Red Hen Press and Fictional Cafe celebrate today the publication of Spring in Siberia, the first novel by a young writer named Artem Mozgovoy. Born in Central Siberia, he finds solace in the literature he reads and begins to write. Spring in Siberia is his coming of age story, told in fiction.
This excerpt is from Chapter 16. An interview with Kate Gale, Managing Editor
and Executive Director at Red Hen Press, follows it.
‘I’m afraid that I love you,’ my classmate spoke quickly and quietly, but I managed to catch his words before they melted in the evening smoke.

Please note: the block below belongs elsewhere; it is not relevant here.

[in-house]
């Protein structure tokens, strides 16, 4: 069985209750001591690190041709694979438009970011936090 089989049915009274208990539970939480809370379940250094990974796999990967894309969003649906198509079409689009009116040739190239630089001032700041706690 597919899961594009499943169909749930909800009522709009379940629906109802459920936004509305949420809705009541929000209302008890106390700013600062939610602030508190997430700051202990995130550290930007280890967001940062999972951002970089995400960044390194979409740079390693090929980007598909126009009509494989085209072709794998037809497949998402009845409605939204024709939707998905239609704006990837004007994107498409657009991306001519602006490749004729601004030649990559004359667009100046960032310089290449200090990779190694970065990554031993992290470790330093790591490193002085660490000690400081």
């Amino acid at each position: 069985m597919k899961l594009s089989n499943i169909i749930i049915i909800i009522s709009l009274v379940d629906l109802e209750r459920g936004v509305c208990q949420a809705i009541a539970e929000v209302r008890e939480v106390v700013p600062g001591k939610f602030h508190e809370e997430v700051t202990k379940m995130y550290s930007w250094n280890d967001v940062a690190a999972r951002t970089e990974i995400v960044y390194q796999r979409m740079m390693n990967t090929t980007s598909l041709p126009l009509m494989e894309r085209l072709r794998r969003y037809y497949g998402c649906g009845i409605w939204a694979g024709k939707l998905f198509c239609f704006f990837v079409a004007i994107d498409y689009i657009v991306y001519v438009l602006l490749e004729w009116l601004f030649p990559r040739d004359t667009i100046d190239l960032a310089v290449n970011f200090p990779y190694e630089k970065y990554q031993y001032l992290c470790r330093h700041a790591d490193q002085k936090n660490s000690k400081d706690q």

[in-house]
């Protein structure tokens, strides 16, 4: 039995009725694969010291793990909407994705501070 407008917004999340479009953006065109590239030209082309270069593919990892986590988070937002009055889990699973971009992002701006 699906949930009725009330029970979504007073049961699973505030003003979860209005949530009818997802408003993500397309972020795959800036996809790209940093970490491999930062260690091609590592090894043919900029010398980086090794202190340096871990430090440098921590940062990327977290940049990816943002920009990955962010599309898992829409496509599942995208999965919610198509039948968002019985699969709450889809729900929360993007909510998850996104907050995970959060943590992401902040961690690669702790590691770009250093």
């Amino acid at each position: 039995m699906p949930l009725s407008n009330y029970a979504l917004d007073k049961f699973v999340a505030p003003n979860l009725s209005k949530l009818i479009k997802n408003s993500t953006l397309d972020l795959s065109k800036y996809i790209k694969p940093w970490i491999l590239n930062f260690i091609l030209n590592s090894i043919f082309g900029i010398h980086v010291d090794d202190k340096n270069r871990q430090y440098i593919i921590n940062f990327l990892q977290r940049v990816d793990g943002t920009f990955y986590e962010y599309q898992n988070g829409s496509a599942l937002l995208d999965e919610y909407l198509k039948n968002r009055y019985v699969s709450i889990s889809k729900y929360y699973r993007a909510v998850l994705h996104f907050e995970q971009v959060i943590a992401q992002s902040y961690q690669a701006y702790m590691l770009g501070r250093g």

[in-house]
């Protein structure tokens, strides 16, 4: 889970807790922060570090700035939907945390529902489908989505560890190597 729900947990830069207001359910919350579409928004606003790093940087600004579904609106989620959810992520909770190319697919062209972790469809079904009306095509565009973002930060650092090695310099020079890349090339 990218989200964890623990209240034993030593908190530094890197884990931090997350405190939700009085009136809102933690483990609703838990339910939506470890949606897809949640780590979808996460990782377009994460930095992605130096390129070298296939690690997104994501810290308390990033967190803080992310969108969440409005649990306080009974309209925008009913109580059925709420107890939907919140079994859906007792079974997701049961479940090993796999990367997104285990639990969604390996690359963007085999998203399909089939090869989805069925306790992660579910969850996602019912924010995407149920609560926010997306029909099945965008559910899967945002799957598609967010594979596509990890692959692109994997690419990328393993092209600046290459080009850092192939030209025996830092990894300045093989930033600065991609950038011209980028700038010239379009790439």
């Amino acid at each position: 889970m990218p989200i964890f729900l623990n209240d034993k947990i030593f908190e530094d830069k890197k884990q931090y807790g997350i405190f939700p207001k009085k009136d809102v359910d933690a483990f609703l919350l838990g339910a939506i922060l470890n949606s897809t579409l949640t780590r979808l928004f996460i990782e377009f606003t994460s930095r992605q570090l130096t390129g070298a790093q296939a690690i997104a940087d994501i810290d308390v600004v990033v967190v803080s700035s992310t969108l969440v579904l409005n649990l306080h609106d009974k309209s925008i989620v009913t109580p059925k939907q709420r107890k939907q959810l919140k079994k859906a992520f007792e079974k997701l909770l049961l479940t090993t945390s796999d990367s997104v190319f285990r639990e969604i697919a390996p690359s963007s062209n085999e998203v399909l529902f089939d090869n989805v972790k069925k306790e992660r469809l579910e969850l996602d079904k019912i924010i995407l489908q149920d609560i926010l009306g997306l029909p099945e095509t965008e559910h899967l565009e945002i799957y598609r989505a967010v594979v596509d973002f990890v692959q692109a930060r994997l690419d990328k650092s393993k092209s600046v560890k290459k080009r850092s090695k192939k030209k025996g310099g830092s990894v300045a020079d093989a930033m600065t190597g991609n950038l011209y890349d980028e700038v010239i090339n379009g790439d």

We were standing on the sixteenth-story balcony, on the top floor of the tallest building in our city. Neither he nor I lived in that block, but we knew that each level gave access to a public deck overlooking the vast provincial drabness in which we did live. First, we would stand by the locked door downstairs, waiting for some resident with a key; we’d tell that someone that we wished to visit Masha, or Sasha, or Dasha, or some other non existent friend, and hopefully be let in; then we’d ride the doddery, stinking elevator to the top, walk through a dark corridor and, after pushing open a rusty, creaky door, at last reach that secret place of our own.